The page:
Without the input of feed crops, livestock populations could not possibly be sustained. Feed, therefore, multiplies other sources of GHGs resulting from the huge number of animals and the infrastructure necessary to convert them into food and bring the finished product to consumers. This system ends with a net loss of protein (and thus energy), as much energy is lost during conversion through the animals’ metabolism; it is now the case that livestock, while traditionally used to produce protein using land not suitable to other kinds of agriculture, are consuming far more protein than they are contributing, with the oft quoted ratio being around 10:1 [4].

In 2010, feed production constituted roughly a third of all grain and oilseed production, putting animals in direct competition with humans for food [4]. In 2013, an estimated 1 billion tonnes of cereals were used to feed humans, while 750 million tonnes went to feed livestock [13]. Taking into account both cropland and pasture, livestock currently uses 70% of all available agricultural land and 8% of the global water supply [3].

It is important to point out that some livestock systems can be ecologically sustainable. A significant portion of the earth is grassland, upon which cattle can be reared while simultaneously sequestering carbon in soil and organic matter – provided the soil is not ploughed [2]. Sequestration rates can even be improved in areas where trees can be integrated with pasture, a system called Silvopasture [20]. Both systems, pasture and Silvopasture, properly managed, can neutralise the negative impacts of livestock on the climate and local environment.

The Monsanto Connection

The rise of animal feed as a primary source of sustenance for livestock has gone hand-in-hand with the ascendance of input intensive agriculture. Due to their genetic uniformity and the intensive method of production that leads to the degradation of soil quality, monocultures of grains and oilseeds are dependent on the use of large quantities of synthetic fertilisers and chemical-based pesticides and herbicides produced by Monsanto and other chemical/seed corporations. On top of this, animal feed from the United States and South America is now produced predominately with genetically modified (GM) soybeans. In the US, 94% of soy production is GM [7]; in Brazil 88% of soy production is GM [8]. The main supplier of GM soy is Monsanto (soon to be Bayer) with 90% of GM soy production linked to the company [9].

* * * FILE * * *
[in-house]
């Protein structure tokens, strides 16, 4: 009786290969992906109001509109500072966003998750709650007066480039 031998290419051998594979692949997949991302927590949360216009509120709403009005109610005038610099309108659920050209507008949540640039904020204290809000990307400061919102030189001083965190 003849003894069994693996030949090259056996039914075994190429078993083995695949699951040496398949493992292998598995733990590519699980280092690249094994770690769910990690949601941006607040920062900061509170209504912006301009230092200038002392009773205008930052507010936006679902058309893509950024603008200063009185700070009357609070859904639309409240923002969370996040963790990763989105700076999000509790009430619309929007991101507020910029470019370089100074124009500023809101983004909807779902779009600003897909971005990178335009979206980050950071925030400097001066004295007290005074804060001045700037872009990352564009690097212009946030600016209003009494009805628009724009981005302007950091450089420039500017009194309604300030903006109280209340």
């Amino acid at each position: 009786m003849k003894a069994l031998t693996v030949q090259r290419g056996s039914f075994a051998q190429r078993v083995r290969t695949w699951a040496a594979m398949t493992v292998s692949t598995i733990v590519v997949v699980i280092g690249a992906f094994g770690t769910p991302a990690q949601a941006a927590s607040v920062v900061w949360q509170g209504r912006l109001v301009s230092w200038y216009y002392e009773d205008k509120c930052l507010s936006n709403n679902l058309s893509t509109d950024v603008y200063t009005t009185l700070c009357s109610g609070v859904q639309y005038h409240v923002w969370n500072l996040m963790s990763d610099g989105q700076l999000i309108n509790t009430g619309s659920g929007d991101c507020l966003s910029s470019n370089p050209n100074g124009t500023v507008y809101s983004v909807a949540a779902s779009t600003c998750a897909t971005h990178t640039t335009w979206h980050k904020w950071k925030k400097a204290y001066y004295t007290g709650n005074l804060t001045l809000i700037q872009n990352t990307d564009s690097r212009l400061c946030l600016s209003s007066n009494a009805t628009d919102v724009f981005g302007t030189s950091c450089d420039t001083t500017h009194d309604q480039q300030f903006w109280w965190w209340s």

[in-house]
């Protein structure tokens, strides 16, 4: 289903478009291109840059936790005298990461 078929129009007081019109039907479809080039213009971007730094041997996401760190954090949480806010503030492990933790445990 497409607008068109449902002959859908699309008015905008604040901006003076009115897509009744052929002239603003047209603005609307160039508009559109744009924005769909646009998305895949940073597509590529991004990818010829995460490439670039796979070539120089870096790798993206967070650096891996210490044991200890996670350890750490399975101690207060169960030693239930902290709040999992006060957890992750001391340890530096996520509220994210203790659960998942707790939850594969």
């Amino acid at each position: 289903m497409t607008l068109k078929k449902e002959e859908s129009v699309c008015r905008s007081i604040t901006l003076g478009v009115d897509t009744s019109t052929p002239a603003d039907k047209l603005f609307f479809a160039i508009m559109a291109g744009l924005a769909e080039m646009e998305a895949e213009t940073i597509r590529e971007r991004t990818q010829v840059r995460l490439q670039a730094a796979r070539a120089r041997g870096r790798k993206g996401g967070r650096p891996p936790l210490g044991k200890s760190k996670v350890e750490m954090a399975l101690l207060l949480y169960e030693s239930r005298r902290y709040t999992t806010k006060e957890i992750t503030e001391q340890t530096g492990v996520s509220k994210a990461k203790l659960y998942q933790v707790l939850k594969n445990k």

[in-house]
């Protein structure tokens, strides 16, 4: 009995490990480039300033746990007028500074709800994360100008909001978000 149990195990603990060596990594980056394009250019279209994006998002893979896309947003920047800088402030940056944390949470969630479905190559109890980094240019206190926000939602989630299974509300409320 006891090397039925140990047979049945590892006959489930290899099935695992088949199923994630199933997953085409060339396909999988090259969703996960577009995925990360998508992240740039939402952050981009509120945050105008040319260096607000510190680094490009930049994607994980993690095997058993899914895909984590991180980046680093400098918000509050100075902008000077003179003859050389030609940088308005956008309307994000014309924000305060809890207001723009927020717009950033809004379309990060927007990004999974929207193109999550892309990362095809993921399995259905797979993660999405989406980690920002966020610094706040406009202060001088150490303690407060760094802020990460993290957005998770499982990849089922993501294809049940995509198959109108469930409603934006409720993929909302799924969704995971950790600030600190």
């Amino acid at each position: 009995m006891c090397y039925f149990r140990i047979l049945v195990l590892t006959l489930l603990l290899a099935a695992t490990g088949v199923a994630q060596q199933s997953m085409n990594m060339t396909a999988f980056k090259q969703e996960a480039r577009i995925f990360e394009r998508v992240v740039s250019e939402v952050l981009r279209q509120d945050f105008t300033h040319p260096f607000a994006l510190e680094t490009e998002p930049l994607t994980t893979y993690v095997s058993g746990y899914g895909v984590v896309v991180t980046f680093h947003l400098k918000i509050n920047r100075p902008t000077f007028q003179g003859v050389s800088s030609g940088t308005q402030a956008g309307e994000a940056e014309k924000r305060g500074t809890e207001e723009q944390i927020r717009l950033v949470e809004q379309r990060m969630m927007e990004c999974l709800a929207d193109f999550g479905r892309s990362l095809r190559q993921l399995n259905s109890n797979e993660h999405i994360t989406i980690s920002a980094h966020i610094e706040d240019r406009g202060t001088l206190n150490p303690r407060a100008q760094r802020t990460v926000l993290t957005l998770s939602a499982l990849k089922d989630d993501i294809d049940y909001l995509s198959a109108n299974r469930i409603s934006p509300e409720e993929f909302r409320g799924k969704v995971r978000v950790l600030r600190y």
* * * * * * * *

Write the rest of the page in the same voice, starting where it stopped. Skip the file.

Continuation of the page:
The GM industry has used the avenue of animal feed to circumvent people’s objections to eating genetically modified foods [4]. This is particularly the case in Europe, where opposition to GMOs has been vigorous; the majority of EU states does not allow GMO crops to be grown in their territories [10]. Yet, unless purchasing pasture-fed or organic (bio) products, meat-eaters all over the EU are indirectly consuming GM produce through the meat they eat. While GM ingredients in European food must be labelled, it is not necessary for producers to state whether their livestock were fed GM grains or oilseeds.

The Main Players

Alongside Monsanto, who supply the seed and chemical inputs to grow the crops, there are several other notable actors involved in the “grain-oilseed-livestock-complex” [4].

On the supply side you have large-scale, industrial farmers in South and North America producing soybeans and other grains for use as animal feed on a massive scale. The farmers purchase (predominately) GMO soy beans from Monsanto or their licensees, along with the necessary chemical input to control pests and weeds. Once the seeds are planted, farmers must feed them with the necessary nutrients; to do so they must purchase synthetic fertiliser from one of several producers, the largest being Yara.